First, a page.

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Some people know Hugh Jackman from his iconic take on Wolverine in the X-Men movies. Others remember the multi-talented Australian actor for his dramatic work in modern-classics like The Prestige and Prisoners. And then there are those who can’t think about the Tony winner for anything besides The Greatest Showman. Whatever the case may be, a large portion of the movie-going population know and love any number of his noteworthy performances from the past 20 or so years. But still, the question remains: What are the best Hugh Jackman movies?
Truth be told, there are a ton of great Hugh Jackman movies; more good than bad, if we’re being completely honest here. Some of his biggest achievements on the screen happen to be some of the best movies on Netflix while others are best Amazon Prime movies a monthly subscription can buy. And in case you’re wondering what his best movies are, fear not because we’ve make a quick guide with his best achievements on the big screen (and maybe from the stage).
The Prestige (2006)
One of Christopher Nolan’s finest films yet, The Prestige follows two accomplished magicians — Robert Angier (Hugh Jackman) and Alfred Borden (Christian Bale) — who find themselves trapped in a heated rivalry to one-up one another as they attempt to come to terms with a horrible stage accident in their own ways. Blinded by ambition and jealousy, the two former friends stop at nothing to one-up the competition, even if it means sacrificing their loved ones and their own humanity.
Les Misérables (2012)
Tom Hooper’s stunning and intimately shot 2012 adaptation of Les Misérables tells the story of Jean Valjean (Hugh Jackman), a prisoner of 19 years who makes a life — and name — for himself after being released from prison. While Valjean tries to forget his past and even becomes a beloved member of his community, the vengeful and despondent Javert (Russel Crowe) will have none of it and will stop at nothing to nab his reformed foe.
Happy Feet (2006)
If you’ve ever watched the 2006 animated film Happy Feet and thought to yourself: Wow, this is anything but a silly kids movie and really has a bleak outlook on society as a whole like a Mad Max movie, there’s a good reason for it. Directed by George Miller, this at-times beautiful and others absolutely gutting tour de force follows the story of Mumble (Elijah Wood), a penguin cast aside by his colony (including his parents who are voiced by Hugh Jackman and Nicole Kidman), because he prefers to dance rather than sing, finding his own way in the process.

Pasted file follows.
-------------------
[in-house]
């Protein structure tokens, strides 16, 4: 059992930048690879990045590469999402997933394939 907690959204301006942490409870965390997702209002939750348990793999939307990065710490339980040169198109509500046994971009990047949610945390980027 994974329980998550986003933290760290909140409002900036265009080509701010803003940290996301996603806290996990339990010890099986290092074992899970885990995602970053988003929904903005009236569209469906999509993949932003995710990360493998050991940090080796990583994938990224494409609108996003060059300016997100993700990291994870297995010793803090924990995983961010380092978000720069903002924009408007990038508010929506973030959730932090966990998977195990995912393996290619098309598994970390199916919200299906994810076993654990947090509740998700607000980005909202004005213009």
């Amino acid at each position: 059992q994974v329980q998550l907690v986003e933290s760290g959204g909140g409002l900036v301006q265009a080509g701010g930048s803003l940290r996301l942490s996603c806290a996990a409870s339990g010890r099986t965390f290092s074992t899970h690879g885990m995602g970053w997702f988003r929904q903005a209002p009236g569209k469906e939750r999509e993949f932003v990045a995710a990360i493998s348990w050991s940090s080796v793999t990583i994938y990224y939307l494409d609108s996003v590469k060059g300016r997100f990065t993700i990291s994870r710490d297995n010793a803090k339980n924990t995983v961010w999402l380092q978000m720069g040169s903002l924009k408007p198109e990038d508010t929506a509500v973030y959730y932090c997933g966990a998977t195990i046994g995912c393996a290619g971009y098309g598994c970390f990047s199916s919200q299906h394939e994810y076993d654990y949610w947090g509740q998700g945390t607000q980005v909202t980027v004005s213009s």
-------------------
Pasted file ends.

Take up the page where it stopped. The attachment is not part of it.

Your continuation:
The 2001 techno-thriller Swordfish sees Hugh Jackman take up the role of Stanley Johnson, a recently paroled computer hacker who is given the opportunity to make $10 million if he can create a program that could potentially siphon $9.5 billion from unused government bonds. But nothing is ever quick, easy, or painless, as Stanley finds out through his dealings with the equally dangerous and charismatic Gabriel Shear (John Travolta).
The X-Men Movies (2000 - 2016)
There isn’t much we can say about the X-Men movies that hasn’t been said before. These movies helped usher in a new era of comic book movies, thanks in part to Hugh Jackman’s take on Logan/Wolverine.
After two decades and eight movies, Hugh Jackman hung up his boots, err claws, in James Mangold’s 2017 comic book masterpiece. A more intimate and emotional X-Men film than those that came before it, Logan picks up with a physically and emotionally broken Wolverine as he attempts to shy away from society with a deteriorating Professor X (Patrick Stewart), a plan that is upended when he is tasked with caring for a young mutant who is more like him than he’d care to admit.
Denis Villeneuve’s 2013 psychological thriller Prisoners follows Keller Dover (Hugh Jackman), a man who goes off the deep end (rightfully so) when his six-year-old daughter and her friend go missing. When an investigation into the prime suspect (Paul Dano) comes up short, the determined father decides to take matters into his own hands, even if it means he won’t be the same man by the time he comes out of it.
Real Steel (2011)